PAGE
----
As others have done, he reacted strongly, but perhaps, a bit more emotionally than I expected.  The face that turned to me suddenly was covered with sadness, his eyes almost grief-stricken.

Almost without thinking, I reminded him that, as with all of my life, I trusted a God who had proven Himself trustworthy.  For some reason, it seemed important to me to reiterate this truth I am convinced of.

“God didn’t bring us here just to walk away from us.  He’s still got good things ahead.  Good things.”

A short time later, as he and his family walked out the door, he stuck out his big, strong hand and held my slender one in that familiar strong, almost painful, grip.  It’s happened many times before. Then, smiling at me, he walked out with his family, not saying another word.

If I hadn’t known better, I would have thought he was afraid to say anything else because he didn’t want tears to come.  No.  That couldn’t have been it.

I was busy with another customer when he came back the next day.  Maybe, it was a good thing.  He asked the Lovely Lady to give me a message.

It seems he had received news on the previous day, right before I had seen him, that a young friend had died a horrible death.  He was overwhelmed.

He told the Lovely Lady to relay to me the message that the words I had said on that afternoon had been exactly what he and his wife needed.  Exactly the message that would give comfort and hope, not regarding my temporary inconvenience, but for the very real pain they were already experiencing.  They had left my store that day with renewed hope—renewed courage.

Even since that day, the number of folks who have shared their pain at losing loved ones has multiplied.  A lady whose father died and left her with no opportunity to attain closure of a tragic situation.  A man who doesn’t know how to comfort his teenage daughter after the death of his wife, her mother, less than a month ago.  The father whose son died suddenly.  The grandfather who will never go horseback riding with his grandson again.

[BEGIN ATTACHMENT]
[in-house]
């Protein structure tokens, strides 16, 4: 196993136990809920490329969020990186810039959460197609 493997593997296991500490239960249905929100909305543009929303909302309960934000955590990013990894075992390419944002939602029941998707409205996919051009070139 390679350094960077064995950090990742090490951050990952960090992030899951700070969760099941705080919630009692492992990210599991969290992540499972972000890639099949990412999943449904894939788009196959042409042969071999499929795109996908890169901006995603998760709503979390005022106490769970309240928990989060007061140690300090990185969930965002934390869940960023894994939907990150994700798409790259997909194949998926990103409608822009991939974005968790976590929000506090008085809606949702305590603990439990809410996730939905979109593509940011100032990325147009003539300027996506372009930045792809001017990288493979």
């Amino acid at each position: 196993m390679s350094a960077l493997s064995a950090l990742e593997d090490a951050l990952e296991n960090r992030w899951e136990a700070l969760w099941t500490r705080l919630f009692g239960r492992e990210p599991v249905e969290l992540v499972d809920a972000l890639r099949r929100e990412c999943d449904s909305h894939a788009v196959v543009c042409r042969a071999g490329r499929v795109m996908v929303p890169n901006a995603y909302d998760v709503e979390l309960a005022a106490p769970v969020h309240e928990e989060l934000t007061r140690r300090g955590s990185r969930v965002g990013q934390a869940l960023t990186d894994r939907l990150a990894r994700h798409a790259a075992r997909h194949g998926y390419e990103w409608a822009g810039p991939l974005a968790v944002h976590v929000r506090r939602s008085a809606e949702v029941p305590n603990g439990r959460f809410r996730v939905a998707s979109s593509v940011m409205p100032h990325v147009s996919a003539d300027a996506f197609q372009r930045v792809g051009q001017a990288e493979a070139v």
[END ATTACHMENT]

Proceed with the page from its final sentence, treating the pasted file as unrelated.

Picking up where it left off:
The list goes on.  And on.  And on.

And suddenly it occurs to me—we don’t need the warning signs I wished for.  No words of explanation are ever necessary for us to know who needs help.

We are all members of a fallen race.  Every one of us carries our pain around inside.  No one escapes the pain.  It is our birthright.

We all need help.  And, kind words.

And yet, we who carry this pain and horror inside have been called to be ministers of healing and ministers of grace.  It is who we must be.

We, who carry this pain, are called to be ministers of healing to others who carry pain. It is who we must be. Click To Tweet

Comfort ye.  Comfort ye my people.  (Isaiah 40:1) God said the words to Isaiah centuries before our Savior came.  The message he carried was of comfort and hope.

And, what a hope!

At the end of your waiting on God, you will regain your strength and your resolve.  You who are now weary and defeated will rise up on wings of eagles.  (Isaiah 40:30,31)

We who follow Jesus carry the same message.

Perhaps, it’s time for us to deliver it.

We already know who the message is for.

Say the words.

 

 

 

 

He comforts us in all our troubles so that we can comfort others. When they are troubled, we will be able to give them the same comfort God has given us.
(2 Corinthians 1:4 ~ NLT)